Diagram 2. Access for a receding slope of the earthworks
With basement location image A above, you need a lot of land for access and to consider how to maintain unimpeded access to the rest of your property. The safest way to dig for a basement is to batter the slope, have a receding slope of the earthworks for easier and safer access.
This removes the failure wedge, earth that could potentially slide into the excavation. The situation is like building a sandcastle on a beach. Once the sand dries it isn’t able to resist the lateral load and collapses sideways. The same failure can occur in excavations and this risk needs to be eliminated.
As a rule of thumb, the batter slope would be dug at 45° but that is dependent on the ground. If the ground is particularly soft or is a combination of water and sand (a bad combination) you may have to dig a shallower shape which could lead to you crossing a boundary.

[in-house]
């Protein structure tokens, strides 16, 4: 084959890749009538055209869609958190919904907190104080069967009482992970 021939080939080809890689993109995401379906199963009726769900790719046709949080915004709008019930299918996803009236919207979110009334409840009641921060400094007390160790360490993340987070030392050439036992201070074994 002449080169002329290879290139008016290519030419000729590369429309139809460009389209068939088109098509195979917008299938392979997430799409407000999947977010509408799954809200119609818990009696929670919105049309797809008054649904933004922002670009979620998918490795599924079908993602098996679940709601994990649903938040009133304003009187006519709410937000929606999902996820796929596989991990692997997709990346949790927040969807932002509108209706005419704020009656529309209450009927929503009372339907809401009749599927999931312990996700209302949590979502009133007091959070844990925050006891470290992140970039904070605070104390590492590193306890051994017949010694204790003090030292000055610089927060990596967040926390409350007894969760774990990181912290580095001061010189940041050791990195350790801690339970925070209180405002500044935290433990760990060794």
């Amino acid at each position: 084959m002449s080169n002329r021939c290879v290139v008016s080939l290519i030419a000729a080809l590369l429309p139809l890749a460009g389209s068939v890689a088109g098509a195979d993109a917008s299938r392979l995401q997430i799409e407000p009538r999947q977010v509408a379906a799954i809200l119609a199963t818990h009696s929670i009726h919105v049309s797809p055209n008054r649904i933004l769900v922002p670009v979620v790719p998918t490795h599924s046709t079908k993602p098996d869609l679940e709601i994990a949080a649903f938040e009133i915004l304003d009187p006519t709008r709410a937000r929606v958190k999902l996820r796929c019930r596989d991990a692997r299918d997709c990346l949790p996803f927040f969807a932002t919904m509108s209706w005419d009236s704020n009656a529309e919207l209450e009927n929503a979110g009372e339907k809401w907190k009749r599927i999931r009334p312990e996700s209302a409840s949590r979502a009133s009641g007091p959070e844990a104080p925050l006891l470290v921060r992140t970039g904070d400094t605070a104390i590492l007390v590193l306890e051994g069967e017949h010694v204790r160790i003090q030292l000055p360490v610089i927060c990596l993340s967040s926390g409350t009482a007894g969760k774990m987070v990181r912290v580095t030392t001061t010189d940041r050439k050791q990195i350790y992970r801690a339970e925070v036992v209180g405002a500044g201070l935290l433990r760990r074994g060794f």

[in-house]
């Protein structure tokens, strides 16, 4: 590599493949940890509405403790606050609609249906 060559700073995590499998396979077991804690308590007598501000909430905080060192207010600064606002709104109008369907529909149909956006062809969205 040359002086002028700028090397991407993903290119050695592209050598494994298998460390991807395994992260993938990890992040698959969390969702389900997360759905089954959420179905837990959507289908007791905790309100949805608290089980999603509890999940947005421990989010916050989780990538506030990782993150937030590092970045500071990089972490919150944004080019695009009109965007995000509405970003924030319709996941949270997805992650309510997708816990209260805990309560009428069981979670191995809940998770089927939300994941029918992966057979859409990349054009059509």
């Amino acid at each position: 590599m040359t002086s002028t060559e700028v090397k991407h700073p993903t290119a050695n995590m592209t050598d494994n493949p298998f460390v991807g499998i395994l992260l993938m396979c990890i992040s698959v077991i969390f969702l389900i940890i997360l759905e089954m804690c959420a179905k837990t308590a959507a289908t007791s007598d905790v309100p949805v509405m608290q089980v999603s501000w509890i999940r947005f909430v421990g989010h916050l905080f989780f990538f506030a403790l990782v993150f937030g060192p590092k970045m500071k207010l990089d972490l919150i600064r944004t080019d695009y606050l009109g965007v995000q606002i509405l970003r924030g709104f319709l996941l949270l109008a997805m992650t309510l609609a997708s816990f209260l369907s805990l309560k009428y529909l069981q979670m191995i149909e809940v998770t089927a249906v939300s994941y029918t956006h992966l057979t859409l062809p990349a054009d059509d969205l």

Diagram 3. Batter slope
Underpinning because of limited access
If the location of your proposed basement is footprint C (see below) you don’t have space to batter slopes, so underpinning is an option.
Diagram 4. Restricted access to site
Underpinning is essentially a hit and miss sequence, where you dig under existing foundations in stages every three days. A 1m dig with 4m in between. I consider this method time consuming and unnecessarily risky.
Diagram 5. Underpinning – Diagram courtesy of The Constructor.org
There are other ways of supporting the existing foundations that do not require people to be excavating underneath the existing building, such as the piled walls described above (option 2 Concrete circular piles)
Underpinning part of an existing building can also lead to issues with differential settlement as we are now creating a hard spot beneath part of a building
Differentiation of movement because of proposed basement location